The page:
Caroline Jebb

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"Mrs. Caroline Slemmer wife of the gallant Lieutenant Slemmer, now in command of Fort Pickens." Lithograph by John L. Magee, from a photograph taken Feb. 18th 1861.

Caroline Lane Jebb, Lady Jebb (1840 - 11 July 1930), née Reynolds, then Slemmer, was an American intellectual and socialite.[1]

Biographical notes[edit]

Born Caroline Reynolds in 1840 in Evansburg, Pennsylvania, she was the daughter of the Rev. John Reynolds who was an English clergyman who had emigrated to the United States in about 1825.[2] She married in 1856, Lt. Adam J. Slemmer, and they lived on military bases in South Carolina, Florida, and Wyoming Territory. He was a Brigadier-General in the Union Army during the American Civil War. Their only child, a son, died young. After his death in 1868 she moved to Cambridge, England to visit relatives, including her cousin "Mrs Potts"[2]

In 1874 she married the classicist Richard Claverhouse Jebb.[3] They lived in Glasgow, where he husband was a professor, but spent summers in Cambridge until the death of Benjamin Hall Kennedy vacated the Regius Professor of Greek at Cambridge.[2] Her social circle included Robert Browning, Thomas Carlyle, Charles Darwin, Benjamin Disraeli, George Eliot, Charles Hale, Oliver Wendell Holmes, James Russell Lowell, Alfred Lord Tennyson, Ellen Terry, Mark Twain, and William Thackeray.[1] Her niece, Maud du Puy, daughter of her sister Ellen came followed her to England and she took the role of proxy mother, helping to arrange her 1884 marriage to George Darwin, the astronomer son of the naturalist Charles Darwin.[2]

She became Lady Jebb after her husband was knighted in 1900; she was widowed for a second time in 1905. In 1907 she published a biography of her second husband, "Life and letters of Sir Richard Claverhouse Jebb, O. M., LITT. D." with a chapter by Arthur Woollgar Verrall.[4]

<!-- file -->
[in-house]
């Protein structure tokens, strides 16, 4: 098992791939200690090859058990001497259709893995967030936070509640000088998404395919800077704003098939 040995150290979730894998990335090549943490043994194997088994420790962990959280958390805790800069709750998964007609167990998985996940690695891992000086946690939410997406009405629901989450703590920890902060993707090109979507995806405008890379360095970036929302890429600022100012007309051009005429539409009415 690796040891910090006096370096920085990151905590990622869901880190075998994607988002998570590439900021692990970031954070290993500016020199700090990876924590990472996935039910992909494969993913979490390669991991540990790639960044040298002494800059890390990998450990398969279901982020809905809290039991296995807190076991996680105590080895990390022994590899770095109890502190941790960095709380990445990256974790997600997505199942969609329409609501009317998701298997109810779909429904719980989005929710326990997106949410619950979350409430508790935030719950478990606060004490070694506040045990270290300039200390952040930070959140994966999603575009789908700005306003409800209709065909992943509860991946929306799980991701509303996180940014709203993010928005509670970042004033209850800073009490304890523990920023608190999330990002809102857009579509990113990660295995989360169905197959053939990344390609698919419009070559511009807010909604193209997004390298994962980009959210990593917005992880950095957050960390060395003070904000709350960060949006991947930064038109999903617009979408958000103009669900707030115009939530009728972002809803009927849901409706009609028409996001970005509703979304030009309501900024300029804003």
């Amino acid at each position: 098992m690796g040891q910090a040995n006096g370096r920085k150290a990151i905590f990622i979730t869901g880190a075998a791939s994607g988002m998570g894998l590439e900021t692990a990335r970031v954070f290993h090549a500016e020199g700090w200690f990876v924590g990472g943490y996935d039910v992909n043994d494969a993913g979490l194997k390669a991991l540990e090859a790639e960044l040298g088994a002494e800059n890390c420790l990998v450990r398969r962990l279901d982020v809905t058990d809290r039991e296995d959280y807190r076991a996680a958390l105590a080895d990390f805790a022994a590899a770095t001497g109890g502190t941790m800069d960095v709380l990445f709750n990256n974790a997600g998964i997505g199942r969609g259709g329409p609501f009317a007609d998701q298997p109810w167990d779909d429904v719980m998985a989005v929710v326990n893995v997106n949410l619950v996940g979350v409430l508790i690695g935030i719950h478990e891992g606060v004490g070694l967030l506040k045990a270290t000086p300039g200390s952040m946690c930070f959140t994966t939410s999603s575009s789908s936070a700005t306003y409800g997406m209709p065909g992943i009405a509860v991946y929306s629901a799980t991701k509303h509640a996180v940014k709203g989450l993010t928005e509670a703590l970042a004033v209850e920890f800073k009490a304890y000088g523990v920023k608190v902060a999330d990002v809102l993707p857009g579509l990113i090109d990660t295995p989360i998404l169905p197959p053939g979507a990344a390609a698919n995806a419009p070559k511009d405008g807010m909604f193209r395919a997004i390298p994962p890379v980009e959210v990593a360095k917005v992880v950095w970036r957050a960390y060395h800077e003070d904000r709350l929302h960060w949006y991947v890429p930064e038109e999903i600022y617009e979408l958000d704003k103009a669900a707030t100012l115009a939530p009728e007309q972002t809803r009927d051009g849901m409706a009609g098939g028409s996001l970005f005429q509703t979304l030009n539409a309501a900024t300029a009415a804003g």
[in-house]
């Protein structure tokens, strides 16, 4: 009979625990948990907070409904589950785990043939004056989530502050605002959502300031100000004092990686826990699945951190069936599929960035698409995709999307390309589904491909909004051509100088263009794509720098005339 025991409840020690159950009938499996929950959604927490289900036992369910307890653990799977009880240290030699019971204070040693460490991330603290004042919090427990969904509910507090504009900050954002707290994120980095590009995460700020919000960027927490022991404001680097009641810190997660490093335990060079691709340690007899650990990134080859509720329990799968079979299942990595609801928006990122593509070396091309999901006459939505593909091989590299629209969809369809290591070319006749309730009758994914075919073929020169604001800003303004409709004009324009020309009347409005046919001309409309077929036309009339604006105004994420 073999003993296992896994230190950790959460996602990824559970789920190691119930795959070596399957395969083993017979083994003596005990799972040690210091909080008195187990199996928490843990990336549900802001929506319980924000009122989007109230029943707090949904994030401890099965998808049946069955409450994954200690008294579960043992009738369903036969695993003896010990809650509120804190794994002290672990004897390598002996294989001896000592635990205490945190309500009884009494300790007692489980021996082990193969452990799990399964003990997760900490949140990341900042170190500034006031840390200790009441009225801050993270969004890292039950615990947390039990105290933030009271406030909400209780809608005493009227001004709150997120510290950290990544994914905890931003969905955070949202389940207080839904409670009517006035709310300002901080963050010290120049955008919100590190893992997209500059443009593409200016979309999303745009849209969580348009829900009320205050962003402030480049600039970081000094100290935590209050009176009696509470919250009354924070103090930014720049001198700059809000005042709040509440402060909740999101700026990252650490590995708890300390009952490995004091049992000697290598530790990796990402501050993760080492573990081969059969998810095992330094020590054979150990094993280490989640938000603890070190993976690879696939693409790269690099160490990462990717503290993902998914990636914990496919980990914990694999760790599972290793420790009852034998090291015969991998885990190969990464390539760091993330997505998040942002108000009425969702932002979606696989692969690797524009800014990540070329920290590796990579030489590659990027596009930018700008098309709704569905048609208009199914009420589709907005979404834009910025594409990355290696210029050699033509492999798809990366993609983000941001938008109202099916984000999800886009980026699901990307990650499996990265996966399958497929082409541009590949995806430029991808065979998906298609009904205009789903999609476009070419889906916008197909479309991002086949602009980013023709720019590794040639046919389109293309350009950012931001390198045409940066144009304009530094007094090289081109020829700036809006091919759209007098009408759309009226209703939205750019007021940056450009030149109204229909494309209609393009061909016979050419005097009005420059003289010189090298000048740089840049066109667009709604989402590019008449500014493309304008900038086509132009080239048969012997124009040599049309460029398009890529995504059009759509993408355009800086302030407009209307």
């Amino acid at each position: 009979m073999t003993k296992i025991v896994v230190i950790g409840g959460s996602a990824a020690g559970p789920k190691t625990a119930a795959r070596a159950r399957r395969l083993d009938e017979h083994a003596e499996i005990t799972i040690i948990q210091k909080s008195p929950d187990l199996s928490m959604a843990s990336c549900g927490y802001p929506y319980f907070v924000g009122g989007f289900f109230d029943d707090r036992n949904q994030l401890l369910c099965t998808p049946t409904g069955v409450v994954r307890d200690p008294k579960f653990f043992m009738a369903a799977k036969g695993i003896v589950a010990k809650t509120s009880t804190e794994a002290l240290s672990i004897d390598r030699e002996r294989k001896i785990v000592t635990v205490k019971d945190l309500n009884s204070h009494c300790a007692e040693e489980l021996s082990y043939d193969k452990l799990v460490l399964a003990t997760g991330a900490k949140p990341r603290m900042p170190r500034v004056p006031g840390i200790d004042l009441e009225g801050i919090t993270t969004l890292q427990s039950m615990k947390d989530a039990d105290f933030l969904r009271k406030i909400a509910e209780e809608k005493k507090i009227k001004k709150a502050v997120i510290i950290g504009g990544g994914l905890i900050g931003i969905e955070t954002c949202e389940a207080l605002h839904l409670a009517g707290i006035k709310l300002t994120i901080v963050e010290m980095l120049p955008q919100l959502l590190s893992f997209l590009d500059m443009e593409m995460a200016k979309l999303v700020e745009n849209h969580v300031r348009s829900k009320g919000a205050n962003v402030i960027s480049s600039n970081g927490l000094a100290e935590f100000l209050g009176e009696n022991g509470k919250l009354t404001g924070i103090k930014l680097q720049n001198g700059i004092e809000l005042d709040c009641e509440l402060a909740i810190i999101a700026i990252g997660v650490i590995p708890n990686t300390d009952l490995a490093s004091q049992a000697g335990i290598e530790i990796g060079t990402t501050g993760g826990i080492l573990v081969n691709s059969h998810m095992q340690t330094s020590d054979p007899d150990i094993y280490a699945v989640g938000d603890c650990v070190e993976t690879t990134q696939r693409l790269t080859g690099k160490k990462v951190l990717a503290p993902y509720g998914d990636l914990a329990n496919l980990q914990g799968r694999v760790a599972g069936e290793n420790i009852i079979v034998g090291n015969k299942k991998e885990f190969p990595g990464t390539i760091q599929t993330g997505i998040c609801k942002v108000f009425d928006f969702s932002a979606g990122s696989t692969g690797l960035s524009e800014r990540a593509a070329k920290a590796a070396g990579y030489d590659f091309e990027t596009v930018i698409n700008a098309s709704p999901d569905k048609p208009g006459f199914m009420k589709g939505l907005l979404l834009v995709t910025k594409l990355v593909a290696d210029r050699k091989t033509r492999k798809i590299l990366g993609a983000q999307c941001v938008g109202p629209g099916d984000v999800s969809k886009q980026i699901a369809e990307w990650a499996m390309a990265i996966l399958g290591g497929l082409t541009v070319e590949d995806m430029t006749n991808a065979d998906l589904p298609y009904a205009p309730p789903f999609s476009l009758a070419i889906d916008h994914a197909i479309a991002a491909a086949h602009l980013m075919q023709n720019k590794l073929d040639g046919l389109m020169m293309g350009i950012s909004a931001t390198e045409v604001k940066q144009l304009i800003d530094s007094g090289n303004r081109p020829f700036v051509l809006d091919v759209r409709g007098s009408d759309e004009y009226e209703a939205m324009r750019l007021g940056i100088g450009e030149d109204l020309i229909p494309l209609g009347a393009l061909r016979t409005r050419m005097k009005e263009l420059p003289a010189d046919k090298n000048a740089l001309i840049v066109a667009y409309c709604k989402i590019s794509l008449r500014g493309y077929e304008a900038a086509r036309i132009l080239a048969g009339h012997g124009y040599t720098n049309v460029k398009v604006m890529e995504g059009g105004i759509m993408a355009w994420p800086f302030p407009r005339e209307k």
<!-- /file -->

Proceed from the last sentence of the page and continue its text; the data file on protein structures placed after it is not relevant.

In 1918, with difficulties in England due to the First World War, she returned to the United States.[2] She died in Erie, Pennsylvania in 1930.[5][6][7] The Manchester Guardian reported the intention to bring back her body to England to be buried alongside her husband[8] at the Parish of the Ascension Burial Ground, but ultimately this did not happen although there is a memorial to her there.

She is mentioned extensively, well illustrated and characterised as a matriarch in her grand-niece (Maud's daughter) Gwen Raverat's 1952 book Period Piece as "(Great) Aunt Cara", with her husband "(Great) Uncle Dick".[2]

A biography and selected correspondence were published in 1960 by Mary Reed Bobbitt.[9] Her papers are held by the Five College Consortium.[1]

References[edit]

  1. ^ a b c http://asteria.fivecolleges.edu/findaids/sophiasmith/mnsss138.html
  2. ^ a b c d e f Gwen Raverat, Period Piece
  3. ^ Hugh Lloyd-Jones, ‘Jebb, Sir Richard Claverhouse (1841–1905)’, first published 2004; online edn, May 2006, 2277 words, with portrait illustration
  4. ^ Life and letters of Sir Richard Claverhouse Jebb, O. M., LITT. D.
  5. ^ Lady Jebb (Obituaries) The Times Monday, Jul 14, 1930; pg. 14; Issue 45564; col F
  6. ^ Lady Jebb (Obituaries) "A Cambridge Friend". The Times Thursday, Jul 24, 1930; pg. 14; Issue 45573; col C
  7. ^ Pennsylvania death records J100 (Soundex index) [1]
  8. ^ The Guardian, 15 July 1930: page 22
  9. ^ Mary Reed Bobbitt (1960) With Dearest Love to All The Life and Letters of Lady Jebb